As a new small business owner, making the right choices from the start means minimizing your tax burden, taking advantage of tax breaks for business owners, and avoiding potential fines and other consequences later. We discuss three of the most important start-up tax issues below.
Choose the Right Organization for Your Company
You have the option to register your business as a limited liability corporation (LLC), C-Corp, or S-Corp.
An S-Corp is a company that passes its income, credits, losses, and deductions to stockholders for tax purposes. Each stockholder then reports income or losses on their individual tax return. The benefit to the company is that the Internal Revenue Service (IRS) doesn’t double tax its corporate income. Your company must meet the following criteria to qualify:
· Only offer one class of stock
· Sell stocks only to individuals or certain trusts and estates
· Not exceed 100 stockholders
· Register as a domestic corporation
· Operate as an eligible corporation under IRS rules
The most important thing to understand about a C-Corp is that the IRS taxes it separate from its owners. The IRS doesn’t impose limits on who qualifies as a stockholder, nor does it limit the company to offering only one type of stock. Most for-profit organizations are C-Corps.
Limited Liability Corporation
An LLC also limits the personal liability of its owners by offering flow-through taxation. This could make a good option if you operate a smaller company and want to retain as much flexibility as possible.
If you have employees, you must withhold money from each paycheck and remit it to the IRS and your state government. You will also need to withhold funds to cover Medicare and social security for each employee. This normally requires you to determine a percentage to withhold based on the employee’s salary and the number of exemptions he or she claims. The employee portion of Medicare is 6.2 percent while the withholding for social security is 1.45 percent up to a certain income threshold. You pay the identical amount in Medicare and social security for each employee.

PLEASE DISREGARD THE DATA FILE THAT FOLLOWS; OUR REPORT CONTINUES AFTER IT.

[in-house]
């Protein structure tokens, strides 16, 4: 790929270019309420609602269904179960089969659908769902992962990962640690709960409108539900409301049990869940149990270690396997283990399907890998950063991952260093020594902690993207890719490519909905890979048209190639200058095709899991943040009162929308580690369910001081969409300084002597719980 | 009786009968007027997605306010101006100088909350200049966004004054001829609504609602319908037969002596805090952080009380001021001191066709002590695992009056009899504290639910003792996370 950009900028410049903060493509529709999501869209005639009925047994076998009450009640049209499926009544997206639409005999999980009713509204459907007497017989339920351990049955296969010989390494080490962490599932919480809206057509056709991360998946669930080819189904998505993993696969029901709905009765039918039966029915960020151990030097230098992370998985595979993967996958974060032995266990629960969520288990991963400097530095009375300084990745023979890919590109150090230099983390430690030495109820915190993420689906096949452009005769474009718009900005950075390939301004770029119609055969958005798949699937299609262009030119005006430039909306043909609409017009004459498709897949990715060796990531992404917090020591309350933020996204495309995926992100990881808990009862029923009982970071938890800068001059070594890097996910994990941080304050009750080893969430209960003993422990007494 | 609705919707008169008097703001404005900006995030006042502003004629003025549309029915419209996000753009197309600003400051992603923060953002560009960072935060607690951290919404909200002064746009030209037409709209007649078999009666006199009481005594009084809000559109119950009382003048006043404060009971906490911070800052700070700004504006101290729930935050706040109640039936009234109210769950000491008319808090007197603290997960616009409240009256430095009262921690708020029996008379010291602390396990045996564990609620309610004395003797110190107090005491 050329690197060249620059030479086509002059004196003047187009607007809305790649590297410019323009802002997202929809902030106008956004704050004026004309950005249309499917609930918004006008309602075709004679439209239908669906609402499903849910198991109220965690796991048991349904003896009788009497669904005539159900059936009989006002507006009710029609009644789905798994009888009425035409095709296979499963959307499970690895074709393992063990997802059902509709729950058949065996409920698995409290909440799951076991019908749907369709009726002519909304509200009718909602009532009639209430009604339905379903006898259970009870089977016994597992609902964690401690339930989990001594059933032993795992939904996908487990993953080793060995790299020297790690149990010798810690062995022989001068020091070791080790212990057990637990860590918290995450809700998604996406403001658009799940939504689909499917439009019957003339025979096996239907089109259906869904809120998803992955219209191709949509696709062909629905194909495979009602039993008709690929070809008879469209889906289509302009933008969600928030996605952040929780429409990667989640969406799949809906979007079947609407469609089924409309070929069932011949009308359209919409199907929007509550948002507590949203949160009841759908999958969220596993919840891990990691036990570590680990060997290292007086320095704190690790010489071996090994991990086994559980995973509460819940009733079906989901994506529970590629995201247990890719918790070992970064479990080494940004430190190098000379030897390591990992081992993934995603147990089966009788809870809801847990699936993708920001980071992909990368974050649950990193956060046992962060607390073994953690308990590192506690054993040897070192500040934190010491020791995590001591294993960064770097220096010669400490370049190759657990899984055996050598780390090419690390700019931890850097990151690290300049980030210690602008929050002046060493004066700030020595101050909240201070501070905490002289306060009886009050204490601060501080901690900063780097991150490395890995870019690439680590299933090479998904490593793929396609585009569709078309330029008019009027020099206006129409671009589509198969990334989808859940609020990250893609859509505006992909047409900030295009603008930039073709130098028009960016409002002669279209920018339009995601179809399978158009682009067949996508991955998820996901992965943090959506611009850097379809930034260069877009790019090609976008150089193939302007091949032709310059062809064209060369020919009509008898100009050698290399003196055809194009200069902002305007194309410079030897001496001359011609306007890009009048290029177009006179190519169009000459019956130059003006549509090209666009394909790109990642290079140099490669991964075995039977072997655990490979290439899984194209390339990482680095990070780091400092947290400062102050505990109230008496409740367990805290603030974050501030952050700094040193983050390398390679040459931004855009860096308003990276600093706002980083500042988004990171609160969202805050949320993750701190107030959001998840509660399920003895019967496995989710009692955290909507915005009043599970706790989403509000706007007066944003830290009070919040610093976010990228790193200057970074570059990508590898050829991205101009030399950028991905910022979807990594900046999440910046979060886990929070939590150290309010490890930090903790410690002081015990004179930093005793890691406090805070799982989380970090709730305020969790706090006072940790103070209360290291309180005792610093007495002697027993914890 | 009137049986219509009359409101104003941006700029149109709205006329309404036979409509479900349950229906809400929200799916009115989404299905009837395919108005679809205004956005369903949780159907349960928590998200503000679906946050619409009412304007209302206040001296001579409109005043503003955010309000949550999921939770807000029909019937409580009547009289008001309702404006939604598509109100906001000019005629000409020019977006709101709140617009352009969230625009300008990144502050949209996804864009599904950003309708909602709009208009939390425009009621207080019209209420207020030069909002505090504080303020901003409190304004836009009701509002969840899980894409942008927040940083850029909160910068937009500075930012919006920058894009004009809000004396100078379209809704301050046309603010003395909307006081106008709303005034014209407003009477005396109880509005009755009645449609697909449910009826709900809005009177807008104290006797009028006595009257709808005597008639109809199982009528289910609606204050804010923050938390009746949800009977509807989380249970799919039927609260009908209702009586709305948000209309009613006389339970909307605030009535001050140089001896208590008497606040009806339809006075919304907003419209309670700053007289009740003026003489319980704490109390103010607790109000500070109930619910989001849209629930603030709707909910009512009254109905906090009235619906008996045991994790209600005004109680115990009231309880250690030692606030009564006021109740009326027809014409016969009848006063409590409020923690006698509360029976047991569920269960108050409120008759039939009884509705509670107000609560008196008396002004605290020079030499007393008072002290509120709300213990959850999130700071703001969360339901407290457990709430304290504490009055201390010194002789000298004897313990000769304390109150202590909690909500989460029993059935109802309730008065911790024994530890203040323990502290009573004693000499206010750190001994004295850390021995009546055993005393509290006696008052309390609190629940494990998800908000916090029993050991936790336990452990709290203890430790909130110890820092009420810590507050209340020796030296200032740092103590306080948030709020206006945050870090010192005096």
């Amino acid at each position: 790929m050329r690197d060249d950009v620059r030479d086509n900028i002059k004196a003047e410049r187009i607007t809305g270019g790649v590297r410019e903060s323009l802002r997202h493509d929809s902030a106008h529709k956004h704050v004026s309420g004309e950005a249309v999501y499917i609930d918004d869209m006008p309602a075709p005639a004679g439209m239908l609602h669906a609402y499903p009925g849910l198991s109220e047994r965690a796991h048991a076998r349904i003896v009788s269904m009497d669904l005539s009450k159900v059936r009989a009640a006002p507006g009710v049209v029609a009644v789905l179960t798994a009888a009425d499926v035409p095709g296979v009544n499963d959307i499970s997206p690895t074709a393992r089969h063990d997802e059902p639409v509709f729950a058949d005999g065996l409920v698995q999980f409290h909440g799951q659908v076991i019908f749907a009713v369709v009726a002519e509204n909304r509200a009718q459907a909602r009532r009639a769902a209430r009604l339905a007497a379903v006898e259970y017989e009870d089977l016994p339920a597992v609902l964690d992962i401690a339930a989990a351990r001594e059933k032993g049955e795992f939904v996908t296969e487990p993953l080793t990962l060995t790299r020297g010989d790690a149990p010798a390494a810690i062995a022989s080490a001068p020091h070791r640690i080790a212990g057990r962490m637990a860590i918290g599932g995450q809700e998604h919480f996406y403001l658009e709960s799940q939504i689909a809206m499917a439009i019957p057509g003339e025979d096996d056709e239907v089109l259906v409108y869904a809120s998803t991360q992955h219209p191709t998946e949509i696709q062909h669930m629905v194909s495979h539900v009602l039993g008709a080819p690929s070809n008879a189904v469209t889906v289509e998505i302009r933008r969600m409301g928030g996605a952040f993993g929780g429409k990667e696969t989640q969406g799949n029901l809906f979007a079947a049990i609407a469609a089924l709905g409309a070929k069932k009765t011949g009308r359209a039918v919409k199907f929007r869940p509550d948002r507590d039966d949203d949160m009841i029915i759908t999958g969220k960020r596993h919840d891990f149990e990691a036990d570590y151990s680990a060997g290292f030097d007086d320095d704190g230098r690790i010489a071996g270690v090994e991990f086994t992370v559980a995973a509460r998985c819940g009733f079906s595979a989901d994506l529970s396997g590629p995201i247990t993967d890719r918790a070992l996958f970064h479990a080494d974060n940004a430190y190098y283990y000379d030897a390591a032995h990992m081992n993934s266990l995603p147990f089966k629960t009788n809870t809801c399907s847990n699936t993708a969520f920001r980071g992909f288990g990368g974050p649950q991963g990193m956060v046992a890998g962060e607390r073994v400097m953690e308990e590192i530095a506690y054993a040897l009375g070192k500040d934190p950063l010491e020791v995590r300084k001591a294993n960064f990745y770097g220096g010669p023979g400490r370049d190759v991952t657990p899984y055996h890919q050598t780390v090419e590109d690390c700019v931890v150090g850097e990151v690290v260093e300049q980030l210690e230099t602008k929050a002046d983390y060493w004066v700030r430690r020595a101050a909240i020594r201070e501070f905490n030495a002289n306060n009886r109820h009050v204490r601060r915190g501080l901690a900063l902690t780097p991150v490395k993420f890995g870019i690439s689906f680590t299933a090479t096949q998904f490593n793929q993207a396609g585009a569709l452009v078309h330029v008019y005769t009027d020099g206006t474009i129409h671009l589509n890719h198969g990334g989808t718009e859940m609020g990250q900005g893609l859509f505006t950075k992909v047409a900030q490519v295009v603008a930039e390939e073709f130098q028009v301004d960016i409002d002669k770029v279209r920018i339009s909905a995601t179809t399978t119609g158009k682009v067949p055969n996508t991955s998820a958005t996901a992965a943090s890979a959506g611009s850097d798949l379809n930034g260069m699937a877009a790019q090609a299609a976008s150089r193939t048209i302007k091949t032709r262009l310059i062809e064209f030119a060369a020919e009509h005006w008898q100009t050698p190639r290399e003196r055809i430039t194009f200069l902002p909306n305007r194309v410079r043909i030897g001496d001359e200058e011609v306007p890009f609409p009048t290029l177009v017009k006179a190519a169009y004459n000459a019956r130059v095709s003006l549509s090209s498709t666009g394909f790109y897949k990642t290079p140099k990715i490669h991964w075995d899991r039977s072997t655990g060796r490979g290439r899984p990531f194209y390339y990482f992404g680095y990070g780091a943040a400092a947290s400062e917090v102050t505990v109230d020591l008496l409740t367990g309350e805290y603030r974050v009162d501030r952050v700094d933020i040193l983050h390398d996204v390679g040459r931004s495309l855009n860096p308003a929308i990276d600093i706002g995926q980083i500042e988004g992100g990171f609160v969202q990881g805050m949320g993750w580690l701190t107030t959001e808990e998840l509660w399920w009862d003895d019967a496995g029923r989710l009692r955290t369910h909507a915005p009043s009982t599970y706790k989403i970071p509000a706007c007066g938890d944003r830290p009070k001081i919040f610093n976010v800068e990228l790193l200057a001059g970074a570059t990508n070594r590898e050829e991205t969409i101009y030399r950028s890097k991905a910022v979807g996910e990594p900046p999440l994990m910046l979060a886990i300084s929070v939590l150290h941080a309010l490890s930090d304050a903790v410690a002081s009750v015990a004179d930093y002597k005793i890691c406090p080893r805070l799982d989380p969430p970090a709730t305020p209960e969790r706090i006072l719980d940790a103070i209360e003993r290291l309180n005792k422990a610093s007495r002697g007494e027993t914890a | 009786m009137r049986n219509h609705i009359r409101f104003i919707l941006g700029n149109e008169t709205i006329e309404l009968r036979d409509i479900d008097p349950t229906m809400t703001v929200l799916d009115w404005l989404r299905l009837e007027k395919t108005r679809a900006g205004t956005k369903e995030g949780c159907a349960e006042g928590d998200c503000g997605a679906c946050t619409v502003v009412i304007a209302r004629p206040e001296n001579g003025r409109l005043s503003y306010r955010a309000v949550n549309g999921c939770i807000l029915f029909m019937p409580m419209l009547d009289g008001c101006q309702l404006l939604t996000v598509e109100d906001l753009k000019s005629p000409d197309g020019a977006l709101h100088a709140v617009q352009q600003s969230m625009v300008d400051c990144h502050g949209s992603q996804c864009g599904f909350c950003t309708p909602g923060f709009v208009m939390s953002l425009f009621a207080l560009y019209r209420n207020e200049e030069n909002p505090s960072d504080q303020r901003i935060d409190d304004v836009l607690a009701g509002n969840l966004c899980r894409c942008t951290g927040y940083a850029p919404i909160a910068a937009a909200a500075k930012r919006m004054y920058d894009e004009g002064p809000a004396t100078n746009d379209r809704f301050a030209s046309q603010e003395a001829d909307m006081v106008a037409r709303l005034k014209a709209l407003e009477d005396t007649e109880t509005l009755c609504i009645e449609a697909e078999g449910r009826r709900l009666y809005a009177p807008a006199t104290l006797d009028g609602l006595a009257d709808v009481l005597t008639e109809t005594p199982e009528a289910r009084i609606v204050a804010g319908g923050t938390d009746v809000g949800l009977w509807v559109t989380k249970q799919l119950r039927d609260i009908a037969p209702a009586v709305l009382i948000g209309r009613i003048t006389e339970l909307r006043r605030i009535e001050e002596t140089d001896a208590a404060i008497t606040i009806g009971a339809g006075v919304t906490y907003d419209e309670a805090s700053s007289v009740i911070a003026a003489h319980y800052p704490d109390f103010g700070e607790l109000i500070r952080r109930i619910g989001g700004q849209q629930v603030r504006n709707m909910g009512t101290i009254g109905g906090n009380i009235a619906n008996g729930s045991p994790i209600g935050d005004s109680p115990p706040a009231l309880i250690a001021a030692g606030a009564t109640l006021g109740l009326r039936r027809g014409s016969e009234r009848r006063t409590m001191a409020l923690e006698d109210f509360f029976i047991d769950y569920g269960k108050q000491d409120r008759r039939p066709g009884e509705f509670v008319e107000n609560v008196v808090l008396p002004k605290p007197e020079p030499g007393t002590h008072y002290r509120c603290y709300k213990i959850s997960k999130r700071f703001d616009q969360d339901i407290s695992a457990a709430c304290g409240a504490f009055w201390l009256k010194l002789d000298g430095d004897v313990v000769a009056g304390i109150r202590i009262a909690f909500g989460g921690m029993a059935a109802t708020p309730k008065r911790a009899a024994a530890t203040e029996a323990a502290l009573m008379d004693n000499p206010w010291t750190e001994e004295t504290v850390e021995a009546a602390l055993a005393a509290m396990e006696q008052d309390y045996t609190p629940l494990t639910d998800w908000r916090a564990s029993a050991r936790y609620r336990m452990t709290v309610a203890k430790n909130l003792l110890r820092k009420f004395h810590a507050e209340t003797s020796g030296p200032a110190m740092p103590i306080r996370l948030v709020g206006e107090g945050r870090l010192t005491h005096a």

Improper Classification of Employees and Independent Contractors
An independent contractor is a person who sets their own hours and negotiates a wage. They often work from home and perform services for several clients at the same time. The IRS and states that collect income tax require those working as independent contractors to submit their own taxes four times each year.
Because this is so convenient for employers, some deliberately misclassify employees as independent contractors to avoid having to make payroll tax deposits. If someone works at your facility, follows a schedule you set and has no definite end date of employment, he or she is an employee. However, someone working off-site can still be an employee if you control his or her working schedule.
Learn More About Start-Up Tax Issues During A Personal Consultation
At Nolan Accounting, we understand that start-up tax issues can seem overwhelming. We invite you to schedule a tax planning session with us to ensure that your business gets off to the best possible start.